In the second quarter of 2020, Canada only accepted 34,000 new permanent residents, down 67% from 2019, according to a new report by RBC. When compared to 2019, immigration to Canada is down in all respects.
Canada was set to accept 341,000 new permanent residents in 2020. Due to the global covid-19 pandemic and the associated travel restrictions, RBC estimates that the best-case scenario is that only 70% of that total will be reached.
Immigration to Canada quick facts:
- Canada added 34,000 permanent residents in the second quarter, down 67% from the same period in 2019
- The number of temporary work permits that came into effect was down around 50% in the quarter; permits for the agriculture sector were a bright spot
- Just over 10,000 new study permits were processed, down from 107,000 a year earlier
- New visa applications were down 80%, indicating the slowdown could be lengthy
- June saw signs of recovery
Canada is still accepting immigration applications
Both federal and provincial immigration to Canada is still happening. Candidates are welcome to submit applications for work, student, and permanent visas but everyone should expect longer processing times as IRCC works to resume normal operations.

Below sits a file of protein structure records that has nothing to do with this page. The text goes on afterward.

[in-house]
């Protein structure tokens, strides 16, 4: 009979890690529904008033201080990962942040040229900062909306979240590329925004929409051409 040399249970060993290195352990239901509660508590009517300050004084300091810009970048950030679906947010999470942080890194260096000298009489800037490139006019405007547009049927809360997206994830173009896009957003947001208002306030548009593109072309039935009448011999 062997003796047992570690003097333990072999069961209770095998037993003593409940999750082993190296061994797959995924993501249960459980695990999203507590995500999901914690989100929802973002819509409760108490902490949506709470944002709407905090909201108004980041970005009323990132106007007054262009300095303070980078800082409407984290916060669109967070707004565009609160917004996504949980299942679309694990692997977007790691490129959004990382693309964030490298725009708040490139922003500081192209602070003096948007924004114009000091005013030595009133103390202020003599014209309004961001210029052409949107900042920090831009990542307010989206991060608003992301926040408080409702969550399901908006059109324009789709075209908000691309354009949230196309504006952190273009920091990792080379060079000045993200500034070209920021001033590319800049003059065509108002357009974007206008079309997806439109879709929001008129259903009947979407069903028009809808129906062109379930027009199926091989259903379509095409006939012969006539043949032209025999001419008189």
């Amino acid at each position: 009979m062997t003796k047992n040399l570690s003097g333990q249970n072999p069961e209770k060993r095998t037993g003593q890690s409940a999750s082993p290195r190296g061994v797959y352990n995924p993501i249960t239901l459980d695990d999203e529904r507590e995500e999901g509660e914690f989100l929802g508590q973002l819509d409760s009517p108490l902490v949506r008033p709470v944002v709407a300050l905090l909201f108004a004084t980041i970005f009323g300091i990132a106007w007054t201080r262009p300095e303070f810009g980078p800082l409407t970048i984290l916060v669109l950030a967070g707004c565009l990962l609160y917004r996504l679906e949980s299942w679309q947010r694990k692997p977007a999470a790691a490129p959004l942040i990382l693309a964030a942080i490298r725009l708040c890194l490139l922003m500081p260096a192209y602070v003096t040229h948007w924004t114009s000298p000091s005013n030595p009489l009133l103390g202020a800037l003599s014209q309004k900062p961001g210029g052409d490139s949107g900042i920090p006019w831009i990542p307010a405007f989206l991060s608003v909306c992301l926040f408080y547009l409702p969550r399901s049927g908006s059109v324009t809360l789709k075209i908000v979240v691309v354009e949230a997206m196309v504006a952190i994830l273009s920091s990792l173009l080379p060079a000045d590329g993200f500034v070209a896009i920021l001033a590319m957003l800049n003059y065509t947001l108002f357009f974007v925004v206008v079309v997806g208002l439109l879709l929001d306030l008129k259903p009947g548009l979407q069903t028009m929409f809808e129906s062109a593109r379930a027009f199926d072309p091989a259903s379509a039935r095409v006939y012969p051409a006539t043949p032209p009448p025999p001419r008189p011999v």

Do fewer applicants make it easier to immigrate to Canada?
It’s not clear if the reduced intake of applications will make it easier to immigrate to Canada. We haven’t seen a drastic drop in the qualifying CRS cutoff scores yet but that might be because IRCC is not operating at full capacity.
It’s possible that once IRCC resumes normal processing, they will attempt to recoup their losses and issue more invitations, and thus lower the CRS cutoff point but this is only speculation.
What are the implications of reduced immigration to Canada?
Canada needs immigrants to maintain our population and economic growth. Newcomers to Canada innovate and create jobs and wealth. Canadian cities, housing markets, and schools depend on a constant influx of newcomers for revenue. Canada is also committed to building a diverse and inclusive country. All of this is at risk if Canada does not regain its place as a choice destination for newcomers.